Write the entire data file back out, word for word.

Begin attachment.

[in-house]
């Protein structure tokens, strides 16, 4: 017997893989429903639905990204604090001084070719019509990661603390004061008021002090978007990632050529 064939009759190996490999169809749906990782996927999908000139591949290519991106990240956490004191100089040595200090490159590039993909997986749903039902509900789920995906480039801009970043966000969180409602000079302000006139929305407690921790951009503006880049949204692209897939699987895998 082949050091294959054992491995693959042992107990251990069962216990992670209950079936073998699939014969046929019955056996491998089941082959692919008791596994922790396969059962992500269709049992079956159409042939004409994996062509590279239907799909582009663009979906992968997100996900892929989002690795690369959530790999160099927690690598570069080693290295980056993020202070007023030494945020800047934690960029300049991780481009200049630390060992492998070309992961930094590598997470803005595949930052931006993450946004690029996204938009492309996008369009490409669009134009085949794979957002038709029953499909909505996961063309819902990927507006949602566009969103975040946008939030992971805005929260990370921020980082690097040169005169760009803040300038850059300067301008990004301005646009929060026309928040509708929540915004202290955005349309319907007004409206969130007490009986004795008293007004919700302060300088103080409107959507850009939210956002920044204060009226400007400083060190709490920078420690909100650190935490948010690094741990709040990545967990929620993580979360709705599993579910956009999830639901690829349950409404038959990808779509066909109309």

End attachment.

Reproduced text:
[in-house]
């Protein structure tokens, strides 16, 4: 017997893989429903639905990204604090001084070719019509990661603390004061008021002090978007990632050529 064939009759190996490999169809749906990782996927999908000139591949290519991106990240956490004191100089040595200090490159590039993909997986749903039902509900789920995906480039801009970043966000969180409602000079302000006139929305407690921790951009503006880049949204692209897939699987895998 082949050091294959054992491995693959042992107990251990069962216990992670209950079936073998699939014969046929019955056996491998089941082959692919008791596994922790396969059962992500269709049992079956159409042939004409994996062509590279239907799909582009663009979906992968997100996900892929989002690795690369959530790999160099927690690598570069080693290295980056993020202070007023030494945020800047934690960029300049991780481009200049630390060992492998070309992961930094590598997470803005595949930052931006993450946004690029996204938009492309996008369009490409669009134009085949794979957002038709029953499909909505996961063309819902990927507006949602566009969103975040946008939030992971805005929260990370921020980082690097040169005169760009803040300038850059300067301008990004301005646009929060026309928040509708929540915004202290955005349309319907007004409206969130007490009986004795008293007004919700302060300088103080409107959507850009939210956002920044204060009226400007400083060190709490920078420690909100650190935490948010690094741990709040990545967990929620993580979360709705599993579910956009999830639901690829349950409404038959990808779509066909109309």